Apart from the last room of the exhibition, where three preserved skulls are compared on interactive screens, there is not a lot of comparison done throughout the display, especially between social stature and time-zones. Therefore, I advise taking note of differences in preservation across varying social environments. This is because there are major changes in any items placed with the deceased and in the embalming process.

The family trail leaflet provided at the start of the exhibition provides a great brief overview that is user-friendly for young people who may be learning about this for the very first time.

Posted by: BM ITP | June 24, 2014

Curator’s Talk – Ancient Lives: New Discoveries


Members of the public and staff members were treated to an excellent talk on Friday by Marie Vandenbeusch, a curator of the new “Ancient Lives” exhibition at the British Museum.

The exhibition introduces visitors to eight people from ancient Egypt and Sudan whose bodies have been preserved, either naturally or by deliberate embalming. Although the subject may be mummies, the exhibition is about life far more than death. Using the latest computer technology, the exhibition unlocks hidden secrets to paint a picture of people’s lives in the Nile Valley over a remarkable 4,000 years – from prehistoric Egypt to Christian Sudan.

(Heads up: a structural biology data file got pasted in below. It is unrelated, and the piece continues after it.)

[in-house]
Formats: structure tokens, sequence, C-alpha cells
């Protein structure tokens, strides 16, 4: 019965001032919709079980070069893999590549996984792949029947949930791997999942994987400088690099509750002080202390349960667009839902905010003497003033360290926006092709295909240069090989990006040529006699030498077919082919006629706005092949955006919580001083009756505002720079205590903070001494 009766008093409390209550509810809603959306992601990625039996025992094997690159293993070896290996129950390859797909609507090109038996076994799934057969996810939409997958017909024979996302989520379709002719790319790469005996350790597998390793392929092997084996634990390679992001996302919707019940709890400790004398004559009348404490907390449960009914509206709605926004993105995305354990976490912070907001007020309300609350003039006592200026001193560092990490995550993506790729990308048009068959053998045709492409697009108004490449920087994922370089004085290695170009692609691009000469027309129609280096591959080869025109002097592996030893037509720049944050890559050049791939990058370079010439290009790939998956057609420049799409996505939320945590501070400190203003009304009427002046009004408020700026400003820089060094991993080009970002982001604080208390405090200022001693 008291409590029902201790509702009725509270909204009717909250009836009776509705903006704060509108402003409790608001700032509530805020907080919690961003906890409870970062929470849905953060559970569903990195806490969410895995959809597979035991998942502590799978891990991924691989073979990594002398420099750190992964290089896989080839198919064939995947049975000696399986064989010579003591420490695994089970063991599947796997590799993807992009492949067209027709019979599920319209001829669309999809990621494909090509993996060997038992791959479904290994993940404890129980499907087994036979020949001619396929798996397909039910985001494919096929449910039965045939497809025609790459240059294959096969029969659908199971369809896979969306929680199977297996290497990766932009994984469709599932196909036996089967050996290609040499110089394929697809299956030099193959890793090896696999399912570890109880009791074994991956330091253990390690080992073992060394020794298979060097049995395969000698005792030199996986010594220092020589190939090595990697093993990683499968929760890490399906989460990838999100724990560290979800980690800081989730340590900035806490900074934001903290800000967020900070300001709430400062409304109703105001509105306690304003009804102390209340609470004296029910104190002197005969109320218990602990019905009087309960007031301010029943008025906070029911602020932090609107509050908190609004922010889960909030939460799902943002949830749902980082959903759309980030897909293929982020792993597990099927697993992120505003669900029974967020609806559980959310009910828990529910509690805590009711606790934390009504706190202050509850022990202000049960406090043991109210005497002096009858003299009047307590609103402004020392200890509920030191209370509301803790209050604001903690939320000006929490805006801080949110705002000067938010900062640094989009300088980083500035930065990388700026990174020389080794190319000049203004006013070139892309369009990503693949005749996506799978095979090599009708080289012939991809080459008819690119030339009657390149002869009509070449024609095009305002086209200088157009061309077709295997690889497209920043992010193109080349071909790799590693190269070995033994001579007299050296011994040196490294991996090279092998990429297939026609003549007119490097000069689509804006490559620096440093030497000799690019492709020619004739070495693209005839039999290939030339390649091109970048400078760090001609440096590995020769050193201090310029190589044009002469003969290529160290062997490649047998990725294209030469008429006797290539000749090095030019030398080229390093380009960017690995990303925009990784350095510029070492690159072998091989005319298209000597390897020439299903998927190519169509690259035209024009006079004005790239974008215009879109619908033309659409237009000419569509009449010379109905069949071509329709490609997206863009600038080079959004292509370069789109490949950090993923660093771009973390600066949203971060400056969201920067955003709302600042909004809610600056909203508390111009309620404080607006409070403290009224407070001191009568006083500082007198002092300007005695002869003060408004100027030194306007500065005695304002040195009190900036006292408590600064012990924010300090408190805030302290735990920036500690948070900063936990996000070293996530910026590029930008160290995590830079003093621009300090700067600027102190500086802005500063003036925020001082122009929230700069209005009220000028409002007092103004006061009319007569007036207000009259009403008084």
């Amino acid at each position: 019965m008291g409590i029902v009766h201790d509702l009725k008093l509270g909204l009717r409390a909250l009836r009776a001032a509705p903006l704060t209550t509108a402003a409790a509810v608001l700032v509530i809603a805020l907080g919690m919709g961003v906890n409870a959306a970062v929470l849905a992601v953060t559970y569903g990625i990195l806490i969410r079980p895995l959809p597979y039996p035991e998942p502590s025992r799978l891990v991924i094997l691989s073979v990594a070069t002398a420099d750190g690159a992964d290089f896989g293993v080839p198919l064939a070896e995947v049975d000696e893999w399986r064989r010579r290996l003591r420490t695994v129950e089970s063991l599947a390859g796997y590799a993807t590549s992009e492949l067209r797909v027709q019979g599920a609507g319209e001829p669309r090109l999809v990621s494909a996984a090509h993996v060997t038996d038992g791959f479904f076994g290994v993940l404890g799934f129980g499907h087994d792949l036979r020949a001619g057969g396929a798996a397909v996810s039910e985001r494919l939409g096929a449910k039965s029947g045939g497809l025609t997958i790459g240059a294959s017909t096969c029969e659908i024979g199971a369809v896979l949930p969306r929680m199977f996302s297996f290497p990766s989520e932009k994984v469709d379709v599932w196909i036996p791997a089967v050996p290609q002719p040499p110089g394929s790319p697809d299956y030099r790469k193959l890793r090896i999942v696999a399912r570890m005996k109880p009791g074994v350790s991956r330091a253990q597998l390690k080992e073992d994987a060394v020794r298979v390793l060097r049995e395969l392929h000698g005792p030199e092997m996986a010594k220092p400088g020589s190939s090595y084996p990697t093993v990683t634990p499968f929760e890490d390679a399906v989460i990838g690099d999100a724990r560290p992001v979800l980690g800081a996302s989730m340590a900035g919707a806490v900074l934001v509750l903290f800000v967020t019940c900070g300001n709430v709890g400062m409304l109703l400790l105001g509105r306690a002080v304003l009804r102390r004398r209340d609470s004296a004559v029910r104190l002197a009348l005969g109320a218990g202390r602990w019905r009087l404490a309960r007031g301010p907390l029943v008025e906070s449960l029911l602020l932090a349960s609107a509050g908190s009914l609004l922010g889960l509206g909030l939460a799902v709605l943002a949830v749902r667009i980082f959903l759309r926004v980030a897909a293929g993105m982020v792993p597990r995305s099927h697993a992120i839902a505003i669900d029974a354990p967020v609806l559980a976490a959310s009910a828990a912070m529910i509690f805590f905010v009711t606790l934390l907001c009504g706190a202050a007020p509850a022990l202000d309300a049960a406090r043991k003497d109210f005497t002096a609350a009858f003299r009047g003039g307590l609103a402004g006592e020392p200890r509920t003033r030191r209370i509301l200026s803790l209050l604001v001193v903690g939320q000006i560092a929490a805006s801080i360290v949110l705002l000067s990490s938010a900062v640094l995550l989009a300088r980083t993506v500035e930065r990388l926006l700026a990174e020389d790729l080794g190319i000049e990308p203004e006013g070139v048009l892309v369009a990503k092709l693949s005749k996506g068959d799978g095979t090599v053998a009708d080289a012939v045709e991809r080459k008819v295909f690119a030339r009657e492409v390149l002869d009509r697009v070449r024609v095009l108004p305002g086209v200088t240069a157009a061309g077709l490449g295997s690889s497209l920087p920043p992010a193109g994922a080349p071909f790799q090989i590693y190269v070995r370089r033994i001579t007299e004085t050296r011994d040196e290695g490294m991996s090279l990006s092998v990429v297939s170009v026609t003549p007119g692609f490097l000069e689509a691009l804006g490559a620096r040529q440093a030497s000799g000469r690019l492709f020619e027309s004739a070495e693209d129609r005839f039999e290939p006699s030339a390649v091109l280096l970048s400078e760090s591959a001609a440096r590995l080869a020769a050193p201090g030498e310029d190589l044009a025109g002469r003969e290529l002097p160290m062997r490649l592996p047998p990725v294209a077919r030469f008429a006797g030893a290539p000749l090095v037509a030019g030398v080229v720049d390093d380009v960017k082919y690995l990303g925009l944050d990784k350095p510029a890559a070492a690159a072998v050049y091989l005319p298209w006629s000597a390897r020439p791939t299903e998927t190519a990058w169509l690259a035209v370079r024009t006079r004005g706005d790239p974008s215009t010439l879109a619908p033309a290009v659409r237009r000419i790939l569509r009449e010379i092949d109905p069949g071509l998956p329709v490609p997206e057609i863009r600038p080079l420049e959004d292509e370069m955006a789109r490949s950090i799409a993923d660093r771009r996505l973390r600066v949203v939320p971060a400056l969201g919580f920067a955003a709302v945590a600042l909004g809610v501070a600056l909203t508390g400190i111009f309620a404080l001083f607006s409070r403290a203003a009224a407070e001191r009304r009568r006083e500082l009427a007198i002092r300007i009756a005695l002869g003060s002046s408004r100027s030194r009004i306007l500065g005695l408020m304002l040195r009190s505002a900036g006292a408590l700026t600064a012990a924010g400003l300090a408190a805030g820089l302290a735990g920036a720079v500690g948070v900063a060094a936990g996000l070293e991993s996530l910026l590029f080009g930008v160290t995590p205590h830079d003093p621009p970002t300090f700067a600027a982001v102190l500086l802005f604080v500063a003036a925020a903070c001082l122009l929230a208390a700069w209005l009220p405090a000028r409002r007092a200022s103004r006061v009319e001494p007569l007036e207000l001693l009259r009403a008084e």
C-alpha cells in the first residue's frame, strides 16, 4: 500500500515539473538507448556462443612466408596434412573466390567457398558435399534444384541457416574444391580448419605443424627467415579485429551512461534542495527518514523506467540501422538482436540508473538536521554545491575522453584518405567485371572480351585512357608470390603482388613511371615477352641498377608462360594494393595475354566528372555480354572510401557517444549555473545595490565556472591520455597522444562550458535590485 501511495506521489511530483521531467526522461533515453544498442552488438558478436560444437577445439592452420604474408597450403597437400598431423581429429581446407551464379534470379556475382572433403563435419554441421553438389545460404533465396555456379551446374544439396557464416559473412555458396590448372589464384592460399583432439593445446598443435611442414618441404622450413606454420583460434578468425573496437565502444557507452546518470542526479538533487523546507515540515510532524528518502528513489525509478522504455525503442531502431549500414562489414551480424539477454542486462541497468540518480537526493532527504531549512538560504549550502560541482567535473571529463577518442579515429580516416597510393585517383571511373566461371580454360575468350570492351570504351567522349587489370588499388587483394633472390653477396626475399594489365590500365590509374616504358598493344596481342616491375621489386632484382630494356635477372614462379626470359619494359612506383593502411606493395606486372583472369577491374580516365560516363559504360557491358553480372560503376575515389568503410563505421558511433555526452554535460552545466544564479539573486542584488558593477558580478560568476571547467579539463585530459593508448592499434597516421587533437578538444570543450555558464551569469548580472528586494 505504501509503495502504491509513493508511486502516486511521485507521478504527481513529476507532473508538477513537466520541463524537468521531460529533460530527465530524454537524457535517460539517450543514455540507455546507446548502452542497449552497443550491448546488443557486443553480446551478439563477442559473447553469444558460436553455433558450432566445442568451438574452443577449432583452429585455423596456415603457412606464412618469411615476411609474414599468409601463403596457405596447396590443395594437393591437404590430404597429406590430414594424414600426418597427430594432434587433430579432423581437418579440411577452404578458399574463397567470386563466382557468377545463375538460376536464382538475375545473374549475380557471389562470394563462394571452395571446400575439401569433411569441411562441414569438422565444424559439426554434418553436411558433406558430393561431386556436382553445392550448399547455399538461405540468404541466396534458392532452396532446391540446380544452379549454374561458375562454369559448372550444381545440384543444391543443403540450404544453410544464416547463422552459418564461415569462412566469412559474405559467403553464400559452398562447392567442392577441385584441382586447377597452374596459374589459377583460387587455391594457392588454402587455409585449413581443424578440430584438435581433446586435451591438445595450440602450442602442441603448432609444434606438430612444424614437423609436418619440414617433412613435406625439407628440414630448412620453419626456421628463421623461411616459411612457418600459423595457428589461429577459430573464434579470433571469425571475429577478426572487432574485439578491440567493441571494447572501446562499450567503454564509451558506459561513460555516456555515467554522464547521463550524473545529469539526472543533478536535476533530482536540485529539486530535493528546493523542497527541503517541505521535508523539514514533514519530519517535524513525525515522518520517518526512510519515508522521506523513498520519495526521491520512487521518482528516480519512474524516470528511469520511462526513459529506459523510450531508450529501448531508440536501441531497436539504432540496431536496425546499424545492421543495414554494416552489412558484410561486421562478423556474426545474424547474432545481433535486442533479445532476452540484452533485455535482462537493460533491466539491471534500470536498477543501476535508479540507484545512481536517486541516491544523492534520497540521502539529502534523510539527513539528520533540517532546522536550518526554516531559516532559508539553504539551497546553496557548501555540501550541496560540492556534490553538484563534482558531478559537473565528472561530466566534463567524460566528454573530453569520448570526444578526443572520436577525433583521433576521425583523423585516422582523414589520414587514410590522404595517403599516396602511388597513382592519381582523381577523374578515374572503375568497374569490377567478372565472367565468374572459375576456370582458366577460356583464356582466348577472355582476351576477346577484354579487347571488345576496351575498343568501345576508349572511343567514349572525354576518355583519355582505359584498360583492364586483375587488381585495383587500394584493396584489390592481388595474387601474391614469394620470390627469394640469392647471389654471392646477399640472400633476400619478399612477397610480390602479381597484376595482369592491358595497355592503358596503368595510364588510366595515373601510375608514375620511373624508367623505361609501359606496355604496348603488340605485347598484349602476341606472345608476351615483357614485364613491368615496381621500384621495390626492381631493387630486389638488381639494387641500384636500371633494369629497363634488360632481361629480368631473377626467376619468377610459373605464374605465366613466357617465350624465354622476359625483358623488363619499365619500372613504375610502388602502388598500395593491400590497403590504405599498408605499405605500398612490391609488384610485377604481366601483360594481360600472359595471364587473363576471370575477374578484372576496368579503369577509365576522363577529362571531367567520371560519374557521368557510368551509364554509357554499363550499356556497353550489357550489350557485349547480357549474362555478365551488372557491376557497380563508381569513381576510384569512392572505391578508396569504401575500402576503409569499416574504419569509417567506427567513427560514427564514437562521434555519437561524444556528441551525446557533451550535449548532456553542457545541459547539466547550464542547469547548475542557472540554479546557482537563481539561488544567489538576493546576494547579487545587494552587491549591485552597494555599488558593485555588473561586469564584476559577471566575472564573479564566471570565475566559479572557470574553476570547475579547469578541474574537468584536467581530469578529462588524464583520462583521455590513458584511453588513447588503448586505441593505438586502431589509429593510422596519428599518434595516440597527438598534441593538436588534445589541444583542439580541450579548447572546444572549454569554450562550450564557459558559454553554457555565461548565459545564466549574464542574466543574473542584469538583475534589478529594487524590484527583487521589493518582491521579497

The talk was a fascinating glimpse into methods used to unwrap the past, as Marie described the everchanging approaches to looking at mummies, from the invasive removal of wrappings by archeologists in the 19th century, to the unobtrusive and yet revealing technology of 21st century CT scans.

Marie explained how as CT scans have become more sophisticated, we are able to determine not just what happened to these people after death, but how they fared in life – from their everyday diet to the afflictions they suffered.

The audience was shown photographs of the exhibits along with astute commentary by Marie, and afterwards offered their own challenging questions.

The exhibition itself is a sensitive account of the lives of Nile Valley residents of the past, and we look forward to sharing it with ITP participants!

Posted by: BM ITP | June 20, 2014

Hello from a new member of the team!

Hello there,

My name is Emma and I have recently joined the department of Ancient Egypt and Sudan to assist with this year’s International Training Programme at the British Museum.

My role will involve helping with logistics, admin and other organisational aspects of the ITP. I will also be maintaining contact with ITP participants, so expect lots of emails from me if you are taking part in 2014!

I have previously worked for the Visitor Services Department here at the museum, helping visitors get the best out of their experience and to ensure the safety of the objects and galleries. Before joining the British Museum I worked as an English teacher, and volunteered for the Fulbright Summer Institute and the International Student House.

I have an MA in American Studies from King’s College London, where I specialised in built environments.